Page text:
This blog was originally posted on 2nd January 2016.
This is a simulation of just over 1 million entities distributed dynamically over 40 – 50 separate physics engines, represented by the different colours. At any one time, between 20k – 60k people are walking between buildings using the Unity game engine for path-finding while avoiding colliding with each other. Buildings can also be destroyed, and the rubble dynamically alters the navigation mesh, causing people to route around. There are no server boundaries: each person can walk from one edge of the world to the other with no discontinuities.
A single instance of Unity can only simulate up to 2,000 dynamic path-finding entities at one time, perhaps more if you have a powerful machine. To allow all 60,000 to path-find smoothly, we need many instances of Unity to work together.
The simulation above is using somewhere between 40 to 50 separate instances of Unity at a time. In SpatialOS, we call these “workers”. Each worker is allocated a small region of space that may change as the simulation workload evolves. Some of our bigger simulations have used over 600 physics workers to simulate huge areas.
A worker is simply a program responsible for simulating certain properties of a set of entities. Here we are using the Unity game engine as a physics worker. This means it is responsible for the physical properties of the entities it simulates, such as position and rotation. It also handles the path-finding behaviour of the people moving between buildings.
There is another kind of worker involved: the client. The client doesn’t simulate any physics; it is simply responsible for moving the camera and rendering the scene.
A single worker doesn’t have to know about the rest of the simulation; its job is simply to simulate a specific area and to do it well. While it can access information about the entities around it if necessary, it otherwise has no knowledge of how big the rest of the simulation is. Physics workers will actually end up co-simulating small regions at their boundaries to allow for completely seamless handover between them (see this article for more details).
SpatialOS manages the distribution of work so that each entity is simulated without giving more work to a worker than it can handle, and ensuring that only those areas that need simulating are given to workers.
All the distribution of work is done dynamically at runtime. Workers do not simulate a fixed region of space but are allocated different areas of work by SpatialOS as the workload of the simulation changes over time. In fact, the region of space a worker simulates doesn’t even need to be contiguous. Workers will be created or destroyed to optimise the use of resources as more load is placed on the system.
As more people move into one region, more workers are brought up to handle the load. You can also see workers moving to follow groups as they move around. None of the work is statically allocated – all work allocation is dynamically managed by SpatialOS at runtime.
Another benefit of this approach is a high degree of fault tolerance to workers failing. If a worker fails, the work is simply reallocated to other nearby workers within milliseconds. If those workers end up overloaded, more are brought up to handle the extra load. All of this happens automatically and with no visible effect on the simulation.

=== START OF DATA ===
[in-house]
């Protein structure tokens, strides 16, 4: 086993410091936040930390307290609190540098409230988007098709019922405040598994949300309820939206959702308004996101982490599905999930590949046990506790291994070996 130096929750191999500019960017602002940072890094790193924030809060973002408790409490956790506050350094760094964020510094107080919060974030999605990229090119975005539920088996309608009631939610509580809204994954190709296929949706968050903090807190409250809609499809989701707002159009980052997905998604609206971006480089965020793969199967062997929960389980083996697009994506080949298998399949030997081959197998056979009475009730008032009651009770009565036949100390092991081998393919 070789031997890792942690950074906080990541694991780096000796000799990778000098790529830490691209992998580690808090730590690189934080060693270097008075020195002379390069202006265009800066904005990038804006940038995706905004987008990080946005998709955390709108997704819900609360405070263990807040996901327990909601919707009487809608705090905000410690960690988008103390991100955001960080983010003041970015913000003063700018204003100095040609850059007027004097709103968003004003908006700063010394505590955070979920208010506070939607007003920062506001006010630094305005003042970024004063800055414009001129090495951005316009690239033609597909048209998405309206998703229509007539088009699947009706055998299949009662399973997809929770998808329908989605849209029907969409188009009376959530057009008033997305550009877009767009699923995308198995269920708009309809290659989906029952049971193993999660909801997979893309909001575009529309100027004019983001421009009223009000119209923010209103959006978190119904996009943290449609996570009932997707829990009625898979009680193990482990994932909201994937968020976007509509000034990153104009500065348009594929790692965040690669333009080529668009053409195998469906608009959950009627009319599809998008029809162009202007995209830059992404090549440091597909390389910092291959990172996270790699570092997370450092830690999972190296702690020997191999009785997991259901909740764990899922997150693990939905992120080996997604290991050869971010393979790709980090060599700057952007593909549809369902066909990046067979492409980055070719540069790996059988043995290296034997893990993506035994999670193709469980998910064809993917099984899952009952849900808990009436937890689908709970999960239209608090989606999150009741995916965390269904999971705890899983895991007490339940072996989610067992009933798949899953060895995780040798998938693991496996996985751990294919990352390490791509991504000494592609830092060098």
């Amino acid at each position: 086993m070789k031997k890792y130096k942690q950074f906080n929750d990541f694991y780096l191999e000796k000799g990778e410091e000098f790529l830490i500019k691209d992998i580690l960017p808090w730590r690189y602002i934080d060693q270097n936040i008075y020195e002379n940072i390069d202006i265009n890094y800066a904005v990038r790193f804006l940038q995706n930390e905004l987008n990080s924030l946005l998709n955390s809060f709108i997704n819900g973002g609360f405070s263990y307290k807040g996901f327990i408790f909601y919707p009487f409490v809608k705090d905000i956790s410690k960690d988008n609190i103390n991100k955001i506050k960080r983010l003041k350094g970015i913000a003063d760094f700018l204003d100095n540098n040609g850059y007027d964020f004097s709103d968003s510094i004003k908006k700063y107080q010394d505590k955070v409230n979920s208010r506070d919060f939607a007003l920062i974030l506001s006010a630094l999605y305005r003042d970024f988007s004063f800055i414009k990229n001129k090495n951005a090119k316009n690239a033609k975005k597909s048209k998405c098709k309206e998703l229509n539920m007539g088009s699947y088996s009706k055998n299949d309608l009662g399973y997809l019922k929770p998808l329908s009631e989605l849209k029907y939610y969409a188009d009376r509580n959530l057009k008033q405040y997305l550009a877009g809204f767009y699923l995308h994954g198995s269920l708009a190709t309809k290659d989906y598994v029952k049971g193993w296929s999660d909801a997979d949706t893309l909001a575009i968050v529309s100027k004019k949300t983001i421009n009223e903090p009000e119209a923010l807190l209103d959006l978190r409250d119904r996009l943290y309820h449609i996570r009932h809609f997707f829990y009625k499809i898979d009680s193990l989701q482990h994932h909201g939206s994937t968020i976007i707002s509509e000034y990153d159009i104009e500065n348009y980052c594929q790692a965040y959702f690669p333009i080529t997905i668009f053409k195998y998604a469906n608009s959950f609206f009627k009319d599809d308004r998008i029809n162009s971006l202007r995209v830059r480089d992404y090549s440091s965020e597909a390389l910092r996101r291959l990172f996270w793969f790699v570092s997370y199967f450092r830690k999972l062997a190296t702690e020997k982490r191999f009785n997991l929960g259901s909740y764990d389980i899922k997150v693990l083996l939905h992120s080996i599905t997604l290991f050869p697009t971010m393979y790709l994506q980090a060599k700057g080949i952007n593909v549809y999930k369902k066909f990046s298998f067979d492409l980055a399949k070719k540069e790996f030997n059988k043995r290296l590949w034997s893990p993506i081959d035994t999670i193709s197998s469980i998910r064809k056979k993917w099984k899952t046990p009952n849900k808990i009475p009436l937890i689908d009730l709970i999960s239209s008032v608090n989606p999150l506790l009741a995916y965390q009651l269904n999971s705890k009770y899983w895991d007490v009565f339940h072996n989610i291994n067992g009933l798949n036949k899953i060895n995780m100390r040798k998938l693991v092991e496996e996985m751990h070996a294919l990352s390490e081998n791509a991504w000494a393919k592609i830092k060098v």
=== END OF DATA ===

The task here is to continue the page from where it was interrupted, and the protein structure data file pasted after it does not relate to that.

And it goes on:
Workers don’t have to simulate just physics; they can simulate anything you want. From traffic flow to disease propagation, to training neural networks, workers can be used to simulate any component of an entity, or simply as a view onto the simulation. You can use off the shelf simulation software, existing game engines, or integrate your own specialised code. For this simulation, we used the popular game engine Unity, with an integration wrapper that allows it to work with SpatialOS.
In the video above, people disappear when they enter a building, but they aren’t removed from the simulation; they simply become invisible. This means they are no longer physically simulated on a Unity worker, and no longer rendered on the client. But they still exist in the simulation, retaining whatever properties they had before. In fact, other workers could still be simulating other components of that entity; for example, a person can still age or become hungry while in a building, but these things don’t need a physics engine to simulate so the entities are not present on any of the physics workers. If you wanted to have people move around rooms inside a building and interacting with things inside, then you could have another type of worker dedicated to that task, which would take over when people move inside.
This process is called component delegation. SpatialOS holds the canonical form of an entity as a set of components each with various properties. For example, the physical component has properties for position, rotation, mass, etc. If a worker needs to know a particular property of an entity, SpatialOS sends it the relevant component of that entity and ensures it stays synchronised with any changes made in the simulation.
When you want a worker to simulate a particular property, it must have write authority. We call Unity a physics worker, but really it’s just a worker we give authority on the physical component. If you are making a game and want to change an entity from being server-side authoritative to client-side authoritative, it’s as simple as re-delegating the physics component. This can even happen at runtime, on a per-entity basis, based on the state of that entity.